Q: What do you offer in services that others don't, smarter guys?We tend to offer what others offer, but we come at it from a slightly different perspective. We're not in there to help a customer implement an application package like a lot of the other shops. We're there to help them solve a business problem that typically goes across application areas. Say I want to have a portal that gives my employees access to finance and HR and manufacturing apps, with one view into traditional silo areas. There are very few vendors that can do that from a professional services area well. We're there to help solve business problems that span multiple business domains, as opposed to just implementing a CRM solution, for example.

Q: How is the poor economy affecting Novell?We don't see the economy any differently than anybody else does right now. From the industry perspective, everybody is collectively holding their breath to see when things go back toward normal. [At] Novell, this is a good year for us. We've had two profitable quarters, and our business has grown over last year, so I guess our expectation is that as market conditions improve, we'll improve along with the market. If I had a magic wand, I'd be investing in stocks.

Q: Your CEO, Jack Messman, warned in the last quarterly report that' "It is much too early to get overly optimistic."Jack said it much better than I could.

Q: You arrived at Novell in June. Why did you come to Novell, especially after so many people have been saying, "What the hell has happened to Novell?"It's an interesting question and a good one. I joined for a variety of reasons. I'd been a Novell customer over the years and had seen both the growth Novell experienced and the market and technical leadership they had, and I also watched Novell struggle a little bit over the past few years. The drawing card for me was Novell's direction that the company has established strategically around the "one Net" [a Novell vision to help organizations consolidate multiple networks]. There's also the fulfillment of one Net with the addition of the Web application development piece.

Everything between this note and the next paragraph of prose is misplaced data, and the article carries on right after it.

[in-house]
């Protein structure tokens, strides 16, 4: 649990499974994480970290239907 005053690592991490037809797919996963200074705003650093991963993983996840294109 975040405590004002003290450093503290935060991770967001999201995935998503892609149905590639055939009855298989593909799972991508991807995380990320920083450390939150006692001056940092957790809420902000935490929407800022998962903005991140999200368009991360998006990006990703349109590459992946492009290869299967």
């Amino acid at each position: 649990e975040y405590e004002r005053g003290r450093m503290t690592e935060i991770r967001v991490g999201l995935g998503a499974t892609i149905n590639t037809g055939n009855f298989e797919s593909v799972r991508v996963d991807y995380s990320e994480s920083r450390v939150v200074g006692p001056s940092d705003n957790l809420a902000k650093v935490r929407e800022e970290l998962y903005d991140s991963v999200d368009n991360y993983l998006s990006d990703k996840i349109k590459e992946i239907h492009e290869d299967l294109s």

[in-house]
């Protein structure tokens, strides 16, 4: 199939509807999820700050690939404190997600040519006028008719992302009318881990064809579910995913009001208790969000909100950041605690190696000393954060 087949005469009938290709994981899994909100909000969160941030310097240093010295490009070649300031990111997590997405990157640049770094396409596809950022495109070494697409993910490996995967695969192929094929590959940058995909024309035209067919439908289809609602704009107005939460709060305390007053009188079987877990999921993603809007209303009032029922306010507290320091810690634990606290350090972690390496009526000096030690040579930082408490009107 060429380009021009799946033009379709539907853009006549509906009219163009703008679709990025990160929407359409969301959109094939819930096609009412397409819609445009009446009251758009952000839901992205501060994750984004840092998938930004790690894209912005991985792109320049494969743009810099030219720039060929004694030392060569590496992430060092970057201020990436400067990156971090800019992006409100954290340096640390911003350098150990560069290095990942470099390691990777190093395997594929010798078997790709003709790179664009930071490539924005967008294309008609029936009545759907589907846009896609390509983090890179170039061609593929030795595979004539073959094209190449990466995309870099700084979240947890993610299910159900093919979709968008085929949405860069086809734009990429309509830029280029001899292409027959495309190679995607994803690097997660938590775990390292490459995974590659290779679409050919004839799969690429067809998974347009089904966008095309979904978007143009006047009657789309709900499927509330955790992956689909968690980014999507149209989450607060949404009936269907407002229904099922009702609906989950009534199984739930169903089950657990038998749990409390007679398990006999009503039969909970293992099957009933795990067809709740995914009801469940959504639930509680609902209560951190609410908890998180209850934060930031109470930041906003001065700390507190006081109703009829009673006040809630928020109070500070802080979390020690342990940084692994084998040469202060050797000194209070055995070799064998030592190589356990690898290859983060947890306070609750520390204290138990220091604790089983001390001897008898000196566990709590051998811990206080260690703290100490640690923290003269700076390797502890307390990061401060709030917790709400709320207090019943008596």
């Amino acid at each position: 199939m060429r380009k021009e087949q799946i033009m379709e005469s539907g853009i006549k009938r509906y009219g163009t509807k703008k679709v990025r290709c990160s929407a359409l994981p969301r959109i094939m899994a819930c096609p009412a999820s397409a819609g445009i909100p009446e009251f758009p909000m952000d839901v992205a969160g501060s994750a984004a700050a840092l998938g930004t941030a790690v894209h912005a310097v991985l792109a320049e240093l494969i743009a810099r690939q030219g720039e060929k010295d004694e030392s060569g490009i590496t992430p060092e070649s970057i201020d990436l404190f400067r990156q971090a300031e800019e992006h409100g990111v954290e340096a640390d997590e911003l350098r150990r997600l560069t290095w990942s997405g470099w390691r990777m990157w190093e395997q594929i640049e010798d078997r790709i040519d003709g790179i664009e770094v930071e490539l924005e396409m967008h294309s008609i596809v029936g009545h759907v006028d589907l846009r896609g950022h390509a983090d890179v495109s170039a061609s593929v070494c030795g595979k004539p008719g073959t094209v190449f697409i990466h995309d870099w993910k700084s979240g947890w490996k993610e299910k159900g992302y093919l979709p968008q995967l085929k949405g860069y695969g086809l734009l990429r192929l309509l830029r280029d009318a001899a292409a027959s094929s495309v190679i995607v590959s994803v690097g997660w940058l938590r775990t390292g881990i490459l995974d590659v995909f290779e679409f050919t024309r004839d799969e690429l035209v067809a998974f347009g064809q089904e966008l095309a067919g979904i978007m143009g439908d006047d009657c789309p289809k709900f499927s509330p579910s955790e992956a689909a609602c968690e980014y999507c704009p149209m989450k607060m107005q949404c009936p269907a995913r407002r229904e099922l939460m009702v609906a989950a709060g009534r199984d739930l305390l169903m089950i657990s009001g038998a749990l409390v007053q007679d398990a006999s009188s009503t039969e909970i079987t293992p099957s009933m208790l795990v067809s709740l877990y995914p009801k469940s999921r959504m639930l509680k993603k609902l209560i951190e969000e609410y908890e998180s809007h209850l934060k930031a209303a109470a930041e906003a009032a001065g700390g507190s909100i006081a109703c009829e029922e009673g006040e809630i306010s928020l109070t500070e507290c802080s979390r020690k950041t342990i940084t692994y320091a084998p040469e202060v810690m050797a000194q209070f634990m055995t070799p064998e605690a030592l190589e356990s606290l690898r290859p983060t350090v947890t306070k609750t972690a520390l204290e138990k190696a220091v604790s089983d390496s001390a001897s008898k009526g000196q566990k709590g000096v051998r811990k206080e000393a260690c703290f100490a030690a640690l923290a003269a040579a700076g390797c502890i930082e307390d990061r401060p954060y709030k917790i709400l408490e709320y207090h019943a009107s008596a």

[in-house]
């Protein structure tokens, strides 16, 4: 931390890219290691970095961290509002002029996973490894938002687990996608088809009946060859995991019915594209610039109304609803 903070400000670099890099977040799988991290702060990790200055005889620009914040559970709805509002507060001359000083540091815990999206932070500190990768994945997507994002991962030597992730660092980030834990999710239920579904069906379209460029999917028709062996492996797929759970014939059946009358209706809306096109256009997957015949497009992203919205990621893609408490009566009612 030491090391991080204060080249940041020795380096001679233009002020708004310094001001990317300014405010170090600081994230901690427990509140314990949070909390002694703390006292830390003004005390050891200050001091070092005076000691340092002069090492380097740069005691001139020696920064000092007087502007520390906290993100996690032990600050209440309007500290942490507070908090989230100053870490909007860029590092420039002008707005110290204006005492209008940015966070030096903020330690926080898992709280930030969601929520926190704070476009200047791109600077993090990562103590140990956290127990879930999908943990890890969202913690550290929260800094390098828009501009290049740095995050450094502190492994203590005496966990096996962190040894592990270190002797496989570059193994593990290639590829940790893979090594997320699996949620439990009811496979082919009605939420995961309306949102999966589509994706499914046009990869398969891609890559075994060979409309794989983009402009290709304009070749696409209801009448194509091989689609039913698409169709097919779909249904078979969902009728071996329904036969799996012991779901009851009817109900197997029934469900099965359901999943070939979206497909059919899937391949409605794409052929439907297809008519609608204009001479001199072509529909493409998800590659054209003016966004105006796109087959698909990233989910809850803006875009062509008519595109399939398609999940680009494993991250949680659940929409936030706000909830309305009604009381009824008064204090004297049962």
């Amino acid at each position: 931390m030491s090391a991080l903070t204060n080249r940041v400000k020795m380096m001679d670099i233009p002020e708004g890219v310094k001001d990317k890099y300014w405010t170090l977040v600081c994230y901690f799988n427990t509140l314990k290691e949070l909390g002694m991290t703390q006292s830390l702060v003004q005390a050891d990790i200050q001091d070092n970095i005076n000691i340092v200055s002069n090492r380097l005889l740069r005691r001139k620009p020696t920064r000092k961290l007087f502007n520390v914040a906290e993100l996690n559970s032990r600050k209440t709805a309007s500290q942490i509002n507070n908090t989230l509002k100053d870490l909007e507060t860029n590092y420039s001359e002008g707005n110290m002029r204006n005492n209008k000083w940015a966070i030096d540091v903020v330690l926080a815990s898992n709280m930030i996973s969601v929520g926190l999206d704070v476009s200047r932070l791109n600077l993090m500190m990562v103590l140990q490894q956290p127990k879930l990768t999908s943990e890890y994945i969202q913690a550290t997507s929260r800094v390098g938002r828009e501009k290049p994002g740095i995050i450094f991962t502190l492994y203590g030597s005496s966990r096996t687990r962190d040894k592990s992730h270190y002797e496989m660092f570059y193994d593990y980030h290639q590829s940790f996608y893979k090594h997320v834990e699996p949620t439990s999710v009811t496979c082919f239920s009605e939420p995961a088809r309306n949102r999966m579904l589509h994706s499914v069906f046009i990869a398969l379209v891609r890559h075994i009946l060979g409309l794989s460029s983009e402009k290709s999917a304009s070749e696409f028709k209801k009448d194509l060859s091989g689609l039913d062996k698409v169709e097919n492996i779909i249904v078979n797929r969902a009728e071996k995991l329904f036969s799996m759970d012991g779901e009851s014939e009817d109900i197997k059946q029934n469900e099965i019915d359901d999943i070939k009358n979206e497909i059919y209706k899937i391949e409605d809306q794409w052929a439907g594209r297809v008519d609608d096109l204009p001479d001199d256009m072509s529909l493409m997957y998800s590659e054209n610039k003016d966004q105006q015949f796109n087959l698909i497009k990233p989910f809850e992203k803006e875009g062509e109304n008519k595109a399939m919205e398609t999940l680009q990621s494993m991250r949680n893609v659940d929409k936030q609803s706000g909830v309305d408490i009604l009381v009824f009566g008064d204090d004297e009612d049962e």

When I looked at the company and the potential and then the market and balanced it against my perception of the market, I thought this was a great opportunity personally. I have a lot of faith in management to bring Novell out of the obscurity or the stealthiness. Novell has for many, many years done a good job of marketing to its installed base, but we need to do a better job listening to the greater market, listening to people who are customers and who are not customers and focusing on the business side. That business focus will make the difference for us. The new version of Extend coming out Oct. 7 is very important. It's a demonstration of commitment Novell has to fulfilling its one Net strategy. People should stay tuned. The next Novell is coming.

Q: Will Novell continue to be based in Provo, Utah?Yes, we have 3,000 people there, but we are consolidating our Boston offices in Waltham, Mass. near Route 128 and the Massachusetts Turnpike.